A wide range of brightly colored varieties of plate hydrangea means that committed hobby gardeners are spoiled for choice:
Hydrangea ‘blue tit’
- Growth height up to a maximum of 130 cm
- wonderful blue flowers
- Flowering period June to September
- Alum gets the blue color
Teller hydrangea ‘Pheasant’
- Height of growth 100 cm to 130 cm
- decorative purple flowers
- Flowering period July to September
- bushy and upright growing
Tellerhortensie ‚Lanarth White‘
- Height of growth 90 cm to 120 cm
- brilliant white flowers
- Flowering period July to September
- ideal for the small garden
- Growth height up to 140 cm
- inner flowers are purple
- the outer pseudo-flowers light blue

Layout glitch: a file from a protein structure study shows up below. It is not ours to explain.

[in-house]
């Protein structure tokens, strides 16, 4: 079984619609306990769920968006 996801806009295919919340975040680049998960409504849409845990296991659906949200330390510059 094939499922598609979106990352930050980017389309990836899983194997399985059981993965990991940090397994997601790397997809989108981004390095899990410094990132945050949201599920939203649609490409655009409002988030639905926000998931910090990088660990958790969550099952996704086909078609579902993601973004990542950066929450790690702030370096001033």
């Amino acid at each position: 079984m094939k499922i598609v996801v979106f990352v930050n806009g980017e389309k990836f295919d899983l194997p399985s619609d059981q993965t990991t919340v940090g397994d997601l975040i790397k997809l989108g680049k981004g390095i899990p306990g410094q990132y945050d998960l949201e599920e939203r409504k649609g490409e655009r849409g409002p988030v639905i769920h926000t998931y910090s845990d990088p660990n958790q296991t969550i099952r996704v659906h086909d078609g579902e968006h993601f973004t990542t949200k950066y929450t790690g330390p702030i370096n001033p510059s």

- Flowering period July to October
- particularly robust variety
Filled hydrangea You & Me ‘Romance’
- Height of growth 100 cm
- Flower color pink or blue depending on the pH value
- Flowering period June to September
- hardy to -25 ° Celsius
Instead of dominance, the plate hydrangea scores with grace and graceful habit. It has long since emerged from the shade of the farmer and garden hydrangeas, which are related to it, and precisely because it also thrives in the light shade. Those who familiarize themselves with their requirements in terms of care and pruning will enrich the garden with a perennially flowering subshrub with a charismatic charisma. A special fascination in the cultivation of the Hydrangea serrata lies in the fact that it is up to the gardener what color the flowers appear. This brings an unimagined amount of exciting entertainment to hobby gardening.